The other meaning that it has is that legacy is a type of gameplay, which means that the game changes over time. As you make decisions, it changes permanently as you and your playgroup explore the stories and the adventure and build your own park. That’s really the meaning of legacy for us in this context.”
“And as you may have noticed playing the game, and as you will continue to notice, it has even deeper meanings as you play through our particular game. Not just Hammond but other characters will leave their legacy on the island and on your part. And so you’ll see how that plays out as you continue your adventures.”
What themes from the Jurassic franchise, whether it’s the books or the films, were important to you to put into this game?
“I have a couple that relate to some specific aspects of the game that I love to talk about. One of the big themes that played a big role in our art direction is the early fear of how technology is going to affect the natural world. In the art direction of the game, we went very much from the perspective of what influenced the creators of the Jurassic stories: 1950s and ’60s pulp comics, monster movie posters, and even scientific textbooks. Thinking about how this exciting new technology field of genetics is going to change things for the better or for the worse – who knows?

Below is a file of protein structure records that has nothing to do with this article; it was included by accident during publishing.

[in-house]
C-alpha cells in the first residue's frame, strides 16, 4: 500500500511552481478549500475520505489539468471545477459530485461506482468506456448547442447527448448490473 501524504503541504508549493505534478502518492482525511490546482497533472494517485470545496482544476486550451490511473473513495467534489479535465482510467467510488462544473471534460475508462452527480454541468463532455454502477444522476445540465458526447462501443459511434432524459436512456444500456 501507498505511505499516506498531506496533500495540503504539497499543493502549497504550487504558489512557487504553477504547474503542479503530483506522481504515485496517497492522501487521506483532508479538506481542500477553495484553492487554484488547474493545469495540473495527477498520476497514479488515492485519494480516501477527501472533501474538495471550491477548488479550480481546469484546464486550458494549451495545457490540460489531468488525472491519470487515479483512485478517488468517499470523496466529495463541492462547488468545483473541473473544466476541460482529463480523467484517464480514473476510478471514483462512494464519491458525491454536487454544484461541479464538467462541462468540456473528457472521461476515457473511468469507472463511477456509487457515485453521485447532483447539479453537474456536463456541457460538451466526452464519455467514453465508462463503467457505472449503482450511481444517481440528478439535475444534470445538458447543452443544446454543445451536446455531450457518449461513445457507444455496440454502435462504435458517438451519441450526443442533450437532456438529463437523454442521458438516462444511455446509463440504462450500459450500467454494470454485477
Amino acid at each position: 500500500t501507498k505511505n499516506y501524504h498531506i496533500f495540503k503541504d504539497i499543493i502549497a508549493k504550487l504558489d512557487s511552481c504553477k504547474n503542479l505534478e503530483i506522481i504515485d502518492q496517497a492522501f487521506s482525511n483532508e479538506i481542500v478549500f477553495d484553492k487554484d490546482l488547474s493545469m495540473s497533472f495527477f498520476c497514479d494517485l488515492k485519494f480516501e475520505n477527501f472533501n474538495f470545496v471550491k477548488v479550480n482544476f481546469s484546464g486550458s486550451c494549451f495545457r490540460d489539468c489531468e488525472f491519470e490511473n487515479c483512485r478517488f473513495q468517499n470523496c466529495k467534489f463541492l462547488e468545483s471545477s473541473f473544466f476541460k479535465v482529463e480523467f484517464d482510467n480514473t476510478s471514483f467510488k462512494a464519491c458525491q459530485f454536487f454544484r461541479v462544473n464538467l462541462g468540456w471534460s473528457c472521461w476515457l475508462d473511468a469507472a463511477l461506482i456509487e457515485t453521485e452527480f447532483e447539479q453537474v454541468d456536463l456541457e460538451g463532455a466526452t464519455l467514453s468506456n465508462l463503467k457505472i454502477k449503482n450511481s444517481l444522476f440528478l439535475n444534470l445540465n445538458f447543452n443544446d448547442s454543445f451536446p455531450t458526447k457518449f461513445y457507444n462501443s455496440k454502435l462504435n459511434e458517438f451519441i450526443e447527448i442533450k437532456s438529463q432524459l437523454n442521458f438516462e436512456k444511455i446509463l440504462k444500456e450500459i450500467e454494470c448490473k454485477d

One of the other themes that I think we play on a lot in the gameplay sense is the wonder at the unknown and learning with our new scientific knowledge – learning some aspects of what used to be and what was extinct, but not having the whole story.”
“I mean, we’re filling in the gaps. You know, there’s still gaps in the code, the DNA. And we’re sort of guessing at what it was. And in the mechanical gameplay of our game, there are gaps there and the players can guess – maybe they’ll guess right and be a little more prepared, or maybe something’s going to go very differently than what they expected.
I also feel like a theme is ‘you can’t put it back in the box.’ Like, there are things you can’t undo.”
The artwork is gorgeous. Can you talk a little bit more about what it was like developing the artwork and all of the stickers and game pieces and everything?